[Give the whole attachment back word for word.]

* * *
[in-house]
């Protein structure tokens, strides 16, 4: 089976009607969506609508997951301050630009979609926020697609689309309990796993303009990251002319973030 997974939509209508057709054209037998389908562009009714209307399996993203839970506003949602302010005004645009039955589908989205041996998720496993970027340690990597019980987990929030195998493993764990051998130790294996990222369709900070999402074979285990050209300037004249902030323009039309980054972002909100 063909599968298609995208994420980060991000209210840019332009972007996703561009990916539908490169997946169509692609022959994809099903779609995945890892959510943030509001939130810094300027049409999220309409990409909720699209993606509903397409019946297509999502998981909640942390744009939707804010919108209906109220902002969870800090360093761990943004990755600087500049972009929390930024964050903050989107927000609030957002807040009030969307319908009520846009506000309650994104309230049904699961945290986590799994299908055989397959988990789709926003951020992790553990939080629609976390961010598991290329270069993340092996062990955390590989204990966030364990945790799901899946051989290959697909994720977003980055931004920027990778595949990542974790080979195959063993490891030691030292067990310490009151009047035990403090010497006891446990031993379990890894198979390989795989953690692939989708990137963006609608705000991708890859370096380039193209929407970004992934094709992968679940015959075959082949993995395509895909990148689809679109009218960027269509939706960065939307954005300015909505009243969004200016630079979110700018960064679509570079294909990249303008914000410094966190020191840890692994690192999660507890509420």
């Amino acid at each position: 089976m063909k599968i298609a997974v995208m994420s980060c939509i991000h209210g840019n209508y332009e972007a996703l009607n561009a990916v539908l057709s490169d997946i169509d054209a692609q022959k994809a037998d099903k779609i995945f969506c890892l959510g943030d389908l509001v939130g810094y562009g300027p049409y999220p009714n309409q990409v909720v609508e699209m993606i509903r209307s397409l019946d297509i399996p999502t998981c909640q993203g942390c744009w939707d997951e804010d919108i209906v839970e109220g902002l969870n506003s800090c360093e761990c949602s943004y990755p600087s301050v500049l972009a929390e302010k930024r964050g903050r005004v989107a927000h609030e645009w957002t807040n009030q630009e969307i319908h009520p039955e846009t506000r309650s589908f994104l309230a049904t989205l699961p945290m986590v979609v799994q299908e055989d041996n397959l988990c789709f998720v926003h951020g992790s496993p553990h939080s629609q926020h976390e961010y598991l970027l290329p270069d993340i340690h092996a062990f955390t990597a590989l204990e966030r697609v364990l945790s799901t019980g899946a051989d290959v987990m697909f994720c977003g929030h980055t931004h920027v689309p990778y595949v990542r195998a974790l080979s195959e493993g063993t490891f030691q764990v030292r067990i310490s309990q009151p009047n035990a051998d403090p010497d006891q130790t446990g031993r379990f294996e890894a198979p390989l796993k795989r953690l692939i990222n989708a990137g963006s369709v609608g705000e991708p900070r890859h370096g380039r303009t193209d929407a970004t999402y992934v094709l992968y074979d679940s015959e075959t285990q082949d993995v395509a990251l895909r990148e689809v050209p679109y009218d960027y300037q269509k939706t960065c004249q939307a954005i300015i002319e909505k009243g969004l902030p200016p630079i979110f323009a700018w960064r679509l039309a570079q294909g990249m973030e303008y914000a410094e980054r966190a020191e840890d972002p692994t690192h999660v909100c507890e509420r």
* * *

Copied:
[in-house]
């Protein structure tokens, strides 16, 4: 089976009607969506609508997951301050630009979609926020697609689309309990796993303009990251002319973030 997974939509209508057709054209037998389908562009009714209307399996993203839970506003949602302010005004645009039955589908989205041996998720496993970027340690990597019980987990929030195998493993764990051998130790294996990222369709900070999402074979285990050209300037004249902030323009039309980054972002909100 063909599968298609995208994420980060991000209210840019332009972007996703561009990916539908490169997946169509692609022959994809099903779609995945890892959510943030509001939130810094300027049409999220309409990409909720699209993606509903397409019946297509999502998981909640942390744009939707804010919108209906109220902002969870800090360093761990943004990755600087500049972009929390930024964050903050989107927000609030957002807040009030969307319908009520846009506000309650994104309230049904699961945290986590799994299908055989397959988990789709926003951020992790553990939080629609976390961010598991290329270069993340092996062990955390590989204990966030364990945790799901899946051989290959697909994720977003980055931004920027990778595949990542974790080979195959063993490891030691030292067990310490009151009047035990403090010497006891446990031993379990890894198979390989795989953690692939989708990137963006609608705000991708890859370096380039193209929407970004992934094709992968679940015959075959082949993995395509895909990148689809679109009218960027269509939706960065939307954005300015909505009243969004200016630079979110700018960064679509570079294909990249303008914000410094966190020191840890692994690192999660507890509420």
């Amino acid at each position: 089976m063909k599968i298609a997974v995208m994420s980060c939509i991000h209210g840019n209508y332009e972007a996703l009607n561009a990916v539908l057709s490169d997946i169509d054209a692609q022959k994809a037998d099903k779609i995945f969506c890892l959510g943030d389908l509001v939130g810094y562009g300027p049409y999220p009714n309409q990409v909720v609508e699209m993606i509903r209307s397409l019946d297509i399996p999502t998981c909640q993203g942390c744009w939707d997951e804010d919108i209906v839970e109220g902002l969870n506003s800090c360093e761990c949602s943004y990755p600087s301050v500049l972009a929390e302010k930024r964050g903050r005004v989107a927000h609030e645009w957002t807040n009030q630009e969307i319908h009520p039955e846009t506000r309650s589908f994104l309230a049904t989205l699961p945290m986590v979609v799994q299908e055989d041996n397959l988990c789709f998720v926003h951020g992790s496993p553990h939080s629609q926020h976390e961010y598991l970027l290329p270069d993340i340690h092996a062990f955390t990597a590989l204990e966030r697609v364990l945790s799901t019980g899946a051989d290959v987990m697909f994720c977003g929030h980055t931004h920027v689309p990778y595949v990542r195998a974790l080979s195959e493993g063993t490891f030691q764990v030292r067990i310490s309990q009151p009047n035990a051998d403090p010497d006891q130790t446990g031993r379990f294996e890894a198979p390989l796993k795989r953690l692939i990222n989708a990137g963006s369709v609608g705000e991708p900070r890859h370096g380039r303009t193209d929407a970004t999402y992934v094709l992968y074979d679940s015959e075959t285990q082949d993995v395509a990251l895909r990148e689809v050209p679109y009218d960027y300037q269509k939706t960065c004249q939307a954005i300015i002319e909505k009243g969004l902030p200016p630079i979110f323009a700018w960064r679509l039309a570079q294909g990249m973030e303008y914000a410094e980054r966190a020191e840890d972002p692994t690192h999660v909100c507890e509420r």